Blog Site Discontinued June 23, 2017

Welcome. This blog site, healthy eating and food safety, has been discontinued as of June 23, 2017. I look forward to your comments and feedback regarding use of this tool to disseminate educational information.

Wednesday, October 22, 2014

Safe Minimum Internal Temperature Chart

Safe Minimum Internal Temperature Chart
Done Versus Safe: What You Need to Know Webster's Dictionary defines "doneness" as the condition of being cooked to the desired degree. This includes subjective qualities, like a food's appearance, texture, and optimum flavor.

But whether a food is cooked to a "safe" degree is another story. The standard that ensures "safety" is not subjective at all. It's a simple matter of cooking food until the internal temperature reaches the level that ensures destruction of any potential pathogens, as measured with a food thermometer.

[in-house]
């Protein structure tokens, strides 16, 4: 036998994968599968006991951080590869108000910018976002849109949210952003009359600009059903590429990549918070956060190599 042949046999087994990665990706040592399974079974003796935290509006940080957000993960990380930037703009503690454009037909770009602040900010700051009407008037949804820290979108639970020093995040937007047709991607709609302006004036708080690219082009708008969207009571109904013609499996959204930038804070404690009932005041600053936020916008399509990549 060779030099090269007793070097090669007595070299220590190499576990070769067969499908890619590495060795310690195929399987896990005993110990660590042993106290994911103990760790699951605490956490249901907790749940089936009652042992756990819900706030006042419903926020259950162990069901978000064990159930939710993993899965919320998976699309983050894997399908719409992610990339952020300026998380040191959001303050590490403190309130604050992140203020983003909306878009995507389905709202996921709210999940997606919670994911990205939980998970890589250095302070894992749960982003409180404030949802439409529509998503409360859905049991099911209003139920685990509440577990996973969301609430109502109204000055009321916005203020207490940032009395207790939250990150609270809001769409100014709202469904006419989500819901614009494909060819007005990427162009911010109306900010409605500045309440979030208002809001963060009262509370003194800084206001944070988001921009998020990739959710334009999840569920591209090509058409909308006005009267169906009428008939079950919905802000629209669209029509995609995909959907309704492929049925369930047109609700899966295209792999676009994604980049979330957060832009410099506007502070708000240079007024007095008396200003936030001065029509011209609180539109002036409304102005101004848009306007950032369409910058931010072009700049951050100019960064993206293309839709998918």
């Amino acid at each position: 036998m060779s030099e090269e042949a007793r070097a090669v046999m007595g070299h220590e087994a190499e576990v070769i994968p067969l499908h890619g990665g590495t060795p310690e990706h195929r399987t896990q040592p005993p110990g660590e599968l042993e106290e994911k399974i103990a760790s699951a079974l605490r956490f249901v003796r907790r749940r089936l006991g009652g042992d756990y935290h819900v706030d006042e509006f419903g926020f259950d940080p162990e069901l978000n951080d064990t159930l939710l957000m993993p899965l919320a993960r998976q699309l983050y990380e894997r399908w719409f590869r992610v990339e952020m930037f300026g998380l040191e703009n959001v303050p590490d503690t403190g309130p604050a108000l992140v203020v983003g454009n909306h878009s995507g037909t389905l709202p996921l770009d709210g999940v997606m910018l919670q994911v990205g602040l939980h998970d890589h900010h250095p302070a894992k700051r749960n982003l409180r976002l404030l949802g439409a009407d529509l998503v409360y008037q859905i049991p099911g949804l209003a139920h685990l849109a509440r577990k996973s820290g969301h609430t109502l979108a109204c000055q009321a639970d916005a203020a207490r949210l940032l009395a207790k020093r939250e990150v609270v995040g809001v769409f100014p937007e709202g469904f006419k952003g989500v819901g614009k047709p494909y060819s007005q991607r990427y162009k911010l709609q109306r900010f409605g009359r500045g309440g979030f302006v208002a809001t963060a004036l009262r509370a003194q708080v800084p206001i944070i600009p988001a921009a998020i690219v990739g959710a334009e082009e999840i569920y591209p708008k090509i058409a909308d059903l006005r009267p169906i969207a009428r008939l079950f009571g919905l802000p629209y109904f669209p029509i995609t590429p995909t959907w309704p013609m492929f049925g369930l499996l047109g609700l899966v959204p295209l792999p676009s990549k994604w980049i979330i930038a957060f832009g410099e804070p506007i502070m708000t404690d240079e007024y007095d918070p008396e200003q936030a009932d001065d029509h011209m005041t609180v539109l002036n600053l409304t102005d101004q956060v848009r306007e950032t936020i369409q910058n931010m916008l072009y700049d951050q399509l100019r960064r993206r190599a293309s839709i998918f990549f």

Visual signs of doneness should only be taken into consideration after the food has reached a safe temperature. And if you're thinking about leaving the food thermometer in the drawer, consider this: According to USDA research, 1 out of every 4 hamburgers turns brown before it reaches a safe internal temperature!

Safe Minimum Internal Temperature Chart

Ground Meat & Meat Mixtures
Beef, Pork, Veal, Lamb
Turkey, Chicken
Fresh Beef, Pork, Veal, Lamb
Steaks, roasts, chops
145 *
Fresh (raw)
145 *
Precooked (to reheat)
* as measured with a food thermometer before removing meat from the heat source. For safety and quality, allow meat to rest for at least three minutes before carving or consuming. For reasons of personal preference, consumers may choose to cook meat to higher temperatures.
Chicken and Turkey, whole
Poultry pieces
Duck & Goose
Stuffing (cooked alone or in bird)
Eggs and Egg Dishes
Cook until yolk and white are firm
Egg dishes
Leftovers and Casseroles

 Source: USDA Kitchen Companion: Your Safe Food Handbook

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